> end
    > module ClassMethods
    > def implement_interfaces(*interfaces)
    > interfaces.each do |interface|
    > @interface_methods = (@interface_methods || []) +
    > interface.instance_methods
    > puts "self: " + self.inspect.to_s
    > end
    > end
    > def enforce_interfaces
    > if not (not_implemented_interface_methods = @interface_methods
    > - self.instance_methods).empty?
    > raise RuntimeError, "The following interface methods are not
    > implemented in class #{self.to_s}:\n "
    > +not_implemented_interface_methods.inspect
    > end
    > end
    > end
    > end
    > end
    >
    > module Interface
    > module ILockable
    > def lock; end
    > def unlock; end
    > end
    >
    > module IDrivable
    > def drive; end
    > def end; end
    > end
    > end
    >
    > class MyClass
    > include Interface::Base
    > implement_interfaces Interface::ILockable, Interface::IDrivable
    > # methods and other stuff
    > enforce_interfaces
    > end
    >
    >
    > ---
    > Paolo "Nusco" Perrotta
    > Metaprogramming Ruby (http://www.pragprog.com/titles/ppmetr)
    >
    >
    Rolf Pedersen, Jul 27, 2010
    #4
  5. Hi Xavier

    Having "include Base" in both the Interface::xxx modules does remove the
    current error message.
    But the problem is that the code in the "add_interface_methods" then runs
    with Interface::xxx modules as self, and not MyClass.
    So the methods are not collected in the @interface_methods attribute of
    MyClass but in the separate Interface::xxx modules, causing
    enforce_interface to fail, because of @interface_methods in MyClass is nil.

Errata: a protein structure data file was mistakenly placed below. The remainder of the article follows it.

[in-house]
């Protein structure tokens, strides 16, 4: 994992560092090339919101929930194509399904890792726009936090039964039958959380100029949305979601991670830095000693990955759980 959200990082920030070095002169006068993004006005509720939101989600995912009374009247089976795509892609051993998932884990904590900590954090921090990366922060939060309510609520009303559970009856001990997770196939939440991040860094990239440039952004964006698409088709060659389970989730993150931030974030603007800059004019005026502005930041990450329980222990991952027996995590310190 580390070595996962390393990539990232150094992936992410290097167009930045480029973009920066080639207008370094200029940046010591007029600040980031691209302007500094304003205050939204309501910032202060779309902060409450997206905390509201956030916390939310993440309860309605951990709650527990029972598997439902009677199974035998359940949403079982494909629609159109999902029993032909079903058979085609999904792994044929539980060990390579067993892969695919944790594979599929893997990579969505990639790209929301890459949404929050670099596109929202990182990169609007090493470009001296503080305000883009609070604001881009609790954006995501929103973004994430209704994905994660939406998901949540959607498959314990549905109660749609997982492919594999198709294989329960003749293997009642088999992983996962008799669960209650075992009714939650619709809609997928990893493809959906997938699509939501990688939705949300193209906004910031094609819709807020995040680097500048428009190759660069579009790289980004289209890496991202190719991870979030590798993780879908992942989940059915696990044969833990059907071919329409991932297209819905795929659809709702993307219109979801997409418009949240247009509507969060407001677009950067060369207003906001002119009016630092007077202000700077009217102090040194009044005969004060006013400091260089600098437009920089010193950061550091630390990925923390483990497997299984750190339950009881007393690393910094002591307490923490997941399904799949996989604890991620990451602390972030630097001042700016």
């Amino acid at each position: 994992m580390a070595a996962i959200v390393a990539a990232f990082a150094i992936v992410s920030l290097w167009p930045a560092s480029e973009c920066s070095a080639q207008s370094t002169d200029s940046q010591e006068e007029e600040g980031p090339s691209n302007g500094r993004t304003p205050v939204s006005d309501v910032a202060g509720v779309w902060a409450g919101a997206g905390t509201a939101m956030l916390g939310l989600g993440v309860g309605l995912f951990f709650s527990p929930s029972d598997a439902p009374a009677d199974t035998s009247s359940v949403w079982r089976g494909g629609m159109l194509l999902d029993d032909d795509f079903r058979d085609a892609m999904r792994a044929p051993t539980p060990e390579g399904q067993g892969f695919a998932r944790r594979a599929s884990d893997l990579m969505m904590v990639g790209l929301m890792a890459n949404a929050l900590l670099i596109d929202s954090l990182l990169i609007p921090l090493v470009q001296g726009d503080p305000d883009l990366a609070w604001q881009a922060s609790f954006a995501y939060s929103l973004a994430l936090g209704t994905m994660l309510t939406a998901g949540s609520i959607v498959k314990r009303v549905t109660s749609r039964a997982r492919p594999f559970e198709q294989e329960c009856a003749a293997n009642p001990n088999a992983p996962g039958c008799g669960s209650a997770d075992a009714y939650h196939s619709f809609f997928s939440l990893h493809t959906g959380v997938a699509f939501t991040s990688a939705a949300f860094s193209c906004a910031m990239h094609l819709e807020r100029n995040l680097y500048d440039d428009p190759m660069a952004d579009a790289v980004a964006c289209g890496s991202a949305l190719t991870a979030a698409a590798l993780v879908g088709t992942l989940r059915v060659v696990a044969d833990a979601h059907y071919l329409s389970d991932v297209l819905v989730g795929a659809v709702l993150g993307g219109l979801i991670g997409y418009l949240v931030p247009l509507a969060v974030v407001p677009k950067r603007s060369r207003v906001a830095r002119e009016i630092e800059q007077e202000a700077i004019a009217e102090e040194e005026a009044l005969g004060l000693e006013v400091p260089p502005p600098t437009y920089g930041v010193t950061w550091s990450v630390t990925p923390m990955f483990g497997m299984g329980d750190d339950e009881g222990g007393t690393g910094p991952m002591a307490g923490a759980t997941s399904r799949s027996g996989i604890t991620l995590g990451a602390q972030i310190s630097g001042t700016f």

With regards to your code (I have just skimmed through it), I think you are
    limiting yourself to just one interface when you are using inheritage.
    My idea was to enforce compliance with a set of interfaces, by ensuring tha=
    t
    the correct methods (and maybe later on, the correct attributes) are
    implemented.
    I understand what you were trying to do by using a hook method to
    automatically run the "enforce" part at the end, but I guess that the
    inherited hook method will be called before the methods are defined, as you
    suspected yourself.
    I was actually thinking along these lines myself when I first wrote the
    code. But I concluded that I needed a class macro to be called after I
    defined the methods in MyClass.
    Now, I could have done all the work in this one class macro (doing both the
    implement_interface and enforce_interface parts in one call), but I also
    would like to have the definitions at the top of the class for esthetic
    reasons.

    But then, as I said, I also thought about hook method to replace the call t=
    o
    enforce_interface, but I couldn't find one that fits...
    Maybe Module.closing would be a good idea to have in Ruby core??? :eek:)
    Module.closing would be called just before closing a class, and could be
    used to do some checking.

    Ok, I hope that potential new readers of this thread understand that I'm no=
    t